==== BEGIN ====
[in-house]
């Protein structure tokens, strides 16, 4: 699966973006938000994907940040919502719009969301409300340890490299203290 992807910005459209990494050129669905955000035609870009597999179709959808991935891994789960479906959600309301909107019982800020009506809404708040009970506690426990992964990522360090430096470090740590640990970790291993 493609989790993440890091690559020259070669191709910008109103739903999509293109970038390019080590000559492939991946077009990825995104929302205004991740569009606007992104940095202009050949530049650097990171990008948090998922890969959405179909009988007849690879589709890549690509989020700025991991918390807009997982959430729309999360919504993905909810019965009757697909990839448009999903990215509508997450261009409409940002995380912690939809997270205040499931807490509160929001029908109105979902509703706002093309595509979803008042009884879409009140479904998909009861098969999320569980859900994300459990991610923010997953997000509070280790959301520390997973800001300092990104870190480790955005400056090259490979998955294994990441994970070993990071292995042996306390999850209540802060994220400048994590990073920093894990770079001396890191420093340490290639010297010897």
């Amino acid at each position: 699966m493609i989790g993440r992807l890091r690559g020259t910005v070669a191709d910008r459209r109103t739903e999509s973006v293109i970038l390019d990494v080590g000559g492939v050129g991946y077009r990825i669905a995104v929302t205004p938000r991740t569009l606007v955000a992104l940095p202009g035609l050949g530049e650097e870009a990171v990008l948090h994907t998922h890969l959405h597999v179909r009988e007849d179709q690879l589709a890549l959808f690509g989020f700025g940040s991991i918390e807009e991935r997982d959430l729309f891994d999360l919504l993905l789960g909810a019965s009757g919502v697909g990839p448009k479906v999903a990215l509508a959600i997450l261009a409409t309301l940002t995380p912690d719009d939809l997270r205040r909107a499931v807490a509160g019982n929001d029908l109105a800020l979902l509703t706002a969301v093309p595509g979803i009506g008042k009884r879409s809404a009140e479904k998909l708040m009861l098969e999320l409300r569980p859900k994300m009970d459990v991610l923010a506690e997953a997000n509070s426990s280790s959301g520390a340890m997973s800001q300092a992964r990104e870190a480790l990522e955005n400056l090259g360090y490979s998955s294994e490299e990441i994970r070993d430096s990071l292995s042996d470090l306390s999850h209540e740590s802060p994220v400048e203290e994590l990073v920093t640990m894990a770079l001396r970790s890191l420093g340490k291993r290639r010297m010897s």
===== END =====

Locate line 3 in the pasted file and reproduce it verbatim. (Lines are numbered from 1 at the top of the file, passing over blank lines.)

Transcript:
């Amino acid at each position: 699966m493609i989790g993440r992807l890091r690559g020259t910005v070669a191709d910008r459209r109103t739903e999509s973006v293109i970038l390019d990494v080590g000559g492939v050129g991946y077009r990825i669905a995104v929302t205004p938000r991740t569009l606007v955000a992104l940095p202009g035609l050949g530049e650097e870009a990171v990008l948090h994907t998922h890969l959405h597999v179909r009988e007849d179709q690879l589709a890549l959808f690509g989020f700025g940040s991991i918390e807009e991935r997982d959430l729309f891994d999360l919504l993905l789960g909810a019965s009757g919502v697909g990839p448009k479906v999903a990215l509508a959600i997450l261009a409409t309301l940002t995380p912690d719009d939809l997270r205040r909107a499931v807490a509160g019982n929001d029908l109105a800020l979902l509703t706002a969301v093309p595509g979803i009506g008042k009884r879409s809404a009140e479904k998909l708040m009861l098969e999320l409300r569980p859900k994300m009970d459990v991610l923010a506690e997953a997000n509070s426990s280790s959301g520390a340890m997973s800001q300092a992964r990104e870190a480790l990522e955005n400056l090259g360090y490979s998955s294994e490299e990441i994970r070993d430096s990071l292995s042996d470090l306390s999850h209540e740590s802060p994220v400048e203290e994590l990073v920093t640990m894990a770079l001396r970790s890191l420093g340490k291993r290639r010297m010897s």